Panji Anoff has shared some few facts about the origination and ownership of Hip-life as a music form since Reggie is confusing his VVIP’s "Selfie" song to be a Hip-hop song and not a Hip-life song.
As the saying goes, “a thing for everyone is for no one.” It is in this respect that sometimes controversies arise over certain feats that are generic and or non-proprietary by nature.
A School of Thought argues that songs with lyrics in Ghanaian dialects over Hip-Hop beats go beyond the 90s. Ghana’s celebrated female musician, Lady Talata was tasked with finding a manager and recording deal for a La (a suburb of Accra – Ghana) based group who rapped in their native Ga (the native language spoken by the Ga people in Ghana) over hip beats somewhere around 1985.
Another School of Thought strongly advocates Panji Anoff deserve the title of the ‘Godfather’ rather than Reggie Rockstone. Panji, an Afrocentric producer came to Ghana in 1991. With his creativity and dedication to the music trade, Panji in the early part of 1993 put out a track ‘Aden,’ a Twi track not different from any contemporary Hip-life song.
Another School of Thought also think the likes of Kwaku T and Friends, Michael Cook , Paracetamol, Dansoman Connection and NFL; were very active and gave the genre its much determined respect and should thus be mentioned each time the story of Hip-life is narrated. They also think it won’t be wrong to regard Reggie as a promoter of Hip-life and not as the originator.
Another School of Thought also posit that Ghana's Hip-hop was started by Mahorney Pee, with his first album “Kwaku babone,” followed by Kwesi Sawasa, then K.K Kabobo with his “Nyatenyate Girl” track, before Reggie Rockstone came, then we got Nananom.
In a BBC interview, Rockstone said: “I came home, and in the clubs all the kids were listening to rap from New York or LA – Snoop, Busta Rhymes, all of them – but not necessarily understanding what they’re saying."
Reggie’s own words betray him in a way as far as this particular School of Thought is concerned. A true vindication that hiplife’s kind existed even when no one had heard the name Reggie Rockstone.
Irrespective of the above claims, one thing all should bear in mind is the fact that when a person conceives a dream, irrespective of the number of people who believe and render support to make the dream a reality from the very genesis, forever remains supporters, or put in another sense, Founders, and not The Founder. In Reggie’s own words on who own Hip-life, he said: “Hip-life is now generic. Hip-life is for the people.”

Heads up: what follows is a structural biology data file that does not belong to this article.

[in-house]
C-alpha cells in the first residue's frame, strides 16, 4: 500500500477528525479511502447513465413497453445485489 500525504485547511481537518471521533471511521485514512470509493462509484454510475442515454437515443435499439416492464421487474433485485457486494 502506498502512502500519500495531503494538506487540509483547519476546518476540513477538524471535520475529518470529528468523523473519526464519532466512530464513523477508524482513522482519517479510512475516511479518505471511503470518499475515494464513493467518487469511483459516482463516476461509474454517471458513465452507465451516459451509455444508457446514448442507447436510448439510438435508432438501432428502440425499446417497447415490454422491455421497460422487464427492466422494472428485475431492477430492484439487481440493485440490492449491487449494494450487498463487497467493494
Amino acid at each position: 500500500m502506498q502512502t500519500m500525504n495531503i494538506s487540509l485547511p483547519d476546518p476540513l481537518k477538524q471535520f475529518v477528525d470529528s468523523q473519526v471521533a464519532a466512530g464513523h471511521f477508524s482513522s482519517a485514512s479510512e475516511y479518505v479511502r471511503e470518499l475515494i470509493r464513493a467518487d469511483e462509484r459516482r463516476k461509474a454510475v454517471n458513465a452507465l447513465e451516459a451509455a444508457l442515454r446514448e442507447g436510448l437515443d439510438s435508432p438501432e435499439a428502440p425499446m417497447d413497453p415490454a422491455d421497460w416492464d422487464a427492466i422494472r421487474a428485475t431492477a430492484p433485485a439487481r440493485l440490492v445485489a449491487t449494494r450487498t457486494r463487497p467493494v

Till date, many see Reggie Rockstone as the originator, creator, or inventor of Hip-life music, but others don’t; depending on which School of Thought the fellow belongs to. It is believed that the argle-bargle of who truly owns Hip-life will continue even after Reggie Rockstone is called by his Maker.
Once again the debate has been ignited -- ever audacious Panji Anoff has shared some few facts about the origination and ownership of Hip-life as a music form since Reggie is confusing his VVIP’s "Selfie" song to be a Hip-hop song and not a Hip-life song.
According to Panji, “Starting any analysis of Hip-life from Reggie Rockstone onwards flaws the argument because Hiplife, the art form, the word and the fusion existed in many forms before Reggie came onto the scene. Without a doubt, Reggie popularized the art form, and made it into a household phenomenon.”
He continued, “But “Da Multy Krew” was making Hiplife music back in 1990, NFL was rapping in Pidgin, Twi and Ga back in 1992 even though they did not call it Hiplife. Talking Drums called their music “Hip-life” back in 1993.
“You cannot analyze any artistic phenomenon only from the moment it becomes popular… by then all the important ingredients have already been stewing for years… Hiplife is Ghanaian MC based music just as Hiphop is American MC based music….
“But all were preceded by Jamaican Toasting, which took its inspiration from Ghanaian Okyeame’s…”